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The Last Cruise of the Saginaw   By:

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THE LAST CRUISE OF THE SAGINAW

[Illustration: LIEUTENANT COMMANDER MONTGOMERY SICARD]

THE LAST CRUISE OF THE SAGINAW

BY

GEORGE H. READ PAY INSPECTOR, U.S.N. (RETIRED)

With Illustrations from Sketches by Lieutenant Commander (afterwards Rear Admiral) Sicard and from Contemporary Photographs

[Illustration]

BOSTON AND NEW YORK HOUGHTON MIFFLIN COMPANY The Riverside Press Cambridge 1912

COPYRIGHT, 1912, BY GEORGE H. READ ALL RIGHTS RESERVED

Published February 1912

ONE HUNDRED AND FIFTY COPIES OF THIS FIRST EDITION PRINTED AND BOUND UNCUT WITH PAPER LABEL

THIS BOOK IS DEDICATED TO THE MEMORY OF THE NOBLE MEN WHO LOST THEIR LIVES IN THE EFFORT TO OBTAIN RELIEF FOR THEIR SHIPWRECKED COMRADES

PREFACE

Dear Mr. Read:

I am greatly obliged to you for letting me read your deeply interesting account of the wreck of the poor Saginaw and the loss of Lieutenant Talbot. With General Cutter's approval I shall take the manuscript with me to Boston, but I will return it carefully.

I leave the two photographs, but I have the curious drawing and newspaper scraps, which I will safely return.

Very truly yours, EDWARD E. HALE.

Dec. 21, 1880. WASHINGTON.

A recent re reading of the above old letter from a friend who in his lifetime stood so high in the literary world, has, together with the suggestions of other friends and shipmates, decided me to launch my narrative of the cruise and wreck of the Saginaw on the sea of publicity.

The story itself may be lost in the immense current of literature constantly pouring forth, but some good friends advise me to the contrary.

The fact that stories of sea life and adventure have ever possessed the power to attract the interest and stir the imagination, adds to the courage given me to set forth my plain unadorned story without any pretensions to literary excellence.

Some of the first instructions given to a newly fledged naval officer enjoin upon him the necessity for brevity and directness in his official communications, both oral and written, and eventually he becomes addicted to formal expressions that pervade his entire correspondence. Eloquence or sentiment would probably be crushed with a reprimand. I trust, therefore, that the reader will consider the above conditions as they have surrounded me throughout my service, should he or she find a lack of decorative language in my narrative.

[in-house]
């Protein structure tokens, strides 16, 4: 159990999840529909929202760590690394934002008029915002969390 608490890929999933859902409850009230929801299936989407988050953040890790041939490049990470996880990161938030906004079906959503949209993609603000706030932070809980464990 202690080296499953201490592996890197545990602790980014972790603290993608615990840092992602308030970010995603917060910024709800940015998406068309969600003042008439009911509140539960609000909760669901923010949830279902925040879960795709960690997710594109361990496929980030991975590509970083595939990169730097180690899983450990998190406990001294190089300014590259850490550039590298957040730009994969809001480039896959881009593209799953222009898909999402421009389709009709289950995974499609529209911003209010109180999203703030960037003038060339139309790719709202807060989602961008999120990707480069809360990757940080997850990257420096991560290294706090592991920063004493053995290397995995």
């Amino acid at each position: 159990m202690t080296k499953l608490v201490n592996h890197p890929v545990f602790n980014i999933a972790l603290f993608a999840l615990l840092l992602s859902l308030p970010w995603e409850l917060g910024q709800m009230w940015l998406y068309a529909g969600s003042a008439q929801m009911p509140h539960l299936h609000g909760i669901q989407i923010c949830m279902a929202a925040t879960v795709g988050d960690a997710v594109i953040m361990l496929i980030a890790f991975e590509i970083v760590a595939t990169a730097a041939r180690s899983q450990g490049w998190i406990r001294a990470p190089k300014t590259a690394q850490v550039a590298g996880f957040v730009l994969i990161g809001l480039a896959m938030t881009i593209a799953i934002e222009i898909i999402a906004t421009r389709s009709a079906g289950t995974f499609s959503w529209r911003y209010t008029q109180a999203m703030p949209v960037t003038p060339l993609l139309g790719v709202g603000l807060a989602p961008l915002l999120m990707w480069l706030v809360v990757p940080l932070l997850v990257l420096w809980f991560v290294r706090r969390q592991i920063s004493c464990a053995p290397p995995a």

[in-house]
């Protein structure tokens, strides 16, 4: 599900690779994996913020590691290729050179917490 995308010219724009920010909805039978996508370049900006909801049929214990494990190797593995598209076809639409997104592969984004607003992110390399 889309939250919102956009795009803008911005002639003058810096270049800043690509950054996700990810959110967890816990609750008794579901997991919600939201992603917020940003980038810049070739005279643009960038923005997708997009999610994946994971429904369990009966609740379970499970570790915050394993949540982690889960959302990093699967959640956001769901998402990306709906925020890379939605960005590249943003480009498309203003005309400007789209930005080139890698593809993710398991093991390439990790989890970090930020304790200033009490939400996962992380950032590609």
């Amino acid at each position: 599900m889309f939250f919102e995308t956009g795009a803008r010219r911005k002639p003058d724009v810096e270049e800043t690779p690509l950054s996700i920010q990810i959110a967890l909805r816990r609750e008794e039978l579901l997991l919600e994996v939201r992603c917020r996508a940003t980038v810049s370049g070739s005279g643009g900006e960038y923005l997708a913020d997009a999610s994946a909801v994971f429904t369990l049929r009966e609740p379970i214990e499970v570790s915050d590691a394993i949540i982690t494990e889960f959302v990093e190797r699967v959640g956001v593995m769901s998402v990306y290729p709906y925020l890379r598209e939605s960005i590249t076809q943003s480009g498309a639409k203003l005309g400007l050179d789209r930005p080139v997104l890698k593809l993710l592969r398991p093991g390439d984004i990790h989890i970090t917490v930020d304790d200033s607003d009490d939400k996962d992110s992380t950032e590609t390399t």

To my mind, as a participant in the related events, there is material in the story to rival the fictions of Fenimore Cooper or Marryat, and I think that the heroes who gave up their lives in the effort to save their shipmates should stand as high on the roll of fame as do those lost amid battle smoke and carnage.

G.H.R.

August 16, 1911.

CONTENTS

I. THE BEGINNING OF THE CRUISE 1

II. THE WRECK 12

III. ON THE ISLAND 31

IV. THE SAILING OF THE GIG 58

V. WAITING 72

VI. RESCUED 85

VII. THE FATE OF THE GIG 96

APPENDIX 121

ILLUSTRATIONS

LIEUT. COMMANDER MONTGOMERY SICARD Frontispiece

U.S. STEAMER SAGINAW, FOURTH RATE 2

THE LANDING AT MIDWAY ISLANDS, SHOWING SEALS AND ALBATROSS 8 From a sketch by Captain Sicard

THE MIDWAY ISLANDS AS WE LEFT THEM 8

OCEAN ISLAND AND REEF 14

VIEW OF OCEAN ISLAND, REEF AND LAGOON AS SEEN FROM THE SOUTH 16 (The island is at the lower edge of the circle)

OCEAN ISLAND AS VIEWED FROM THE NORTH 16 (The arrow shows where the Saginaw struck)

THE SAGINAW IN THE GRIP OF THE BREAKERS 24

THE CONDENSER MADE FROM A SMALL BOILER AND SPEAKING TUBES 36 From a sketch by Captain Sicard

GATHERING TIMBERS FROM THE WRECK 36 From a sketch by Captain Sicard

THE CAPTAIN'S TENT 42 From a sketch by Captain Sicard

THE STOREHOUSE ELEVATED TO AVOID THE RATS 42 From a sketch by Captain Sicard

LIEUTENANT JOHN G... Continue reading book >>




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